Individualised Virtual Reality for Supporting Depression: Feedback from Mental Health Professionals

Nilufar Baghaei, Atefeh Ahmadi, Imran Khaliq, Hai Ning Liang

Research output: Chapter in Book/Report/Conference proceedingConference contributionpeer-review

2 Citations (Scopus)

Abstract

Mental health conditions pose a major challenge to healthcare providers and society at large. According to the Mental Health Foundation of New Zealand, one in five people will develop a serious mood disorder, including depression, at some time in their life [2]. Early intervention can have significant positive impact on a person's prognosis, particularly important in affecting outcomes for young people [38]. Co-designed solutions to improve resilience and well-being in young people have specifically been recognised as part of the National Suicide Prevention Strategy and the NZ Health Strategy. Innovative interventions that support long-term change for individuals are urgently needed [10]. Self-compassion/self-criticism constitutes a protective/risk factor with regard to developing and maintaining depression [3], particularly in young people [4]. Self-criticism is one of the major psychological factors, defined as dominant response style of negative evaluation and judgement of self to perceived failure [5]. One effective method to increase self-compassion and reduce depression may be to address self-criticism through compassion-focused therapy [6]. Virtual Reality (VR) in Health is an emerging field. It is becoming more commonplace with the advent of affordable consumer head-mounted devices, and has significant potential for the understanding, assessment and treatment of mental health problems [7]. It can provide a non-threatening, zero risk environment which allows for free exploring of different strategies [16]. Recent studies support the use of VR technology in the treatment of anxiety, phobia, and pain management. However, there is little research on using VR for supporting, treating and preventing depression. There is also very little work done in offering an individualised VR experience to improve mental health. In our earlier work, we presented iVR, a novel individualised VR experience for enhancing peoples' self-compassion, and in the long run, their mental health, and described its design and architecture. which focuses on real world situations that impact the sample group most and assists them to view these experiences with a selfcompassionate lens. This is achieved by being taught compassionate manners of responding to a scenario and by switching perspective. We approached seven mental health professionals for feedback. They felt that introducing elements of choice within iVR would increase their knowledge of clients. We describe their feedback in detail and highlight key points for discussion pertaining to technology use, data safety, privacy, and considerations for addressing depressive symptoms necessary to advance this work. We believe Our contribution can pave the way for large-scale efficacy testing, clinical use, and cost-effective delivery of intelligent individualised VR technology for mental health therapy in future.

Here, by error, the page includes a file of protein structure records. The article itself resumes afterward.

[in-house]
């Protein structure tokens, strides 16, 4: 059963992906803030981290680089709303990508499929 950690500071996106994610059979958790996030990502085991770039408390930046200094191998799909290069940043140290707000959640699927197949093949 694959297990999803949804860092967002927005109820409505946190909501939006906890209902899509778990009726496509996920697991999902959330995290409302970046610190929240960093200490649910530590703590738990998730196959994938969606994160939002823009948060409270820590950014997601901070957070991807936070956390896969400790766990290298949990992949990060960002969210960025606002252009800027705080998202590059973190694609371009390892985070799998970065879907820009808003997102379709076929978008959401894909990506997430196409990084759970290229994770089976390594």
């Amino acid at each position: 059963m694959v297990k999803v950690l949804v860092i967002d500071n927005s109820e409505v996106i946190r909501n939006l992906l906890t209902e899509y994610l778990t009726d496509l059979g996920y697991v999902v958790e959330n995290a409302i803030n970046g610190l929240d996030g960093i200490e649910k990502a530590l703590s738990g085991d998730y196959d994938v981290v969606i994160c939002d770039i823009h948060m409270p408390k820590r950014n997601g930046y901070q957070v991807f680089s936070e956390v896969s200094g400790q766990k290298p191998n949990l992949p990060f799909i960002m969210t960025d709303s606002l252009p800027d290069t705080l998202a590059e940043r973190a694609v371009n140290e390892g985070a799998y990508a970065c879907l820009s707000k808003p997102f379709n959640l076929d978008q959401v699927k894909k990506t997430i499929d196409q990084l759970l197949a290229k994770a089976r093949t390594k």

Original languageEnglish
Title of host publicationProceedings - 2021 IEEE International Symposium on Mixed and Augmented Reality Adjunct, ISMAR-Adjunct 2021
PublisherInstitute of Electrical and Electronics Engineers Inc.
Pages63-67
Number of pages5
ISBN (Electronic)9781665412988
DOIs
Publication statusPublished - 2021
Event20th IEEE International Symposium on Mixed and Augmented Reality Adjunct, ISMAR-Adjunct 2021 - Virtual, Online, Italy
Duration: 4 Oct 20218 Oct 2021

Publication series

NameProceedings - 2021 IEEE International Symposium on Mixed and Augmented Reality Adjunct, ISMAR-Adjunct 2021

Conference

Conference20th IEEE International Symposium on Mixed and Augmented Reality Adjunct, ISMAR-Adjunct 2021
Country/TerritoryItaly
CityVirtual, Online
Period4/10/218/10/21

Keywords

  • Mental health
  • Self-compassion
  • Virtual reality

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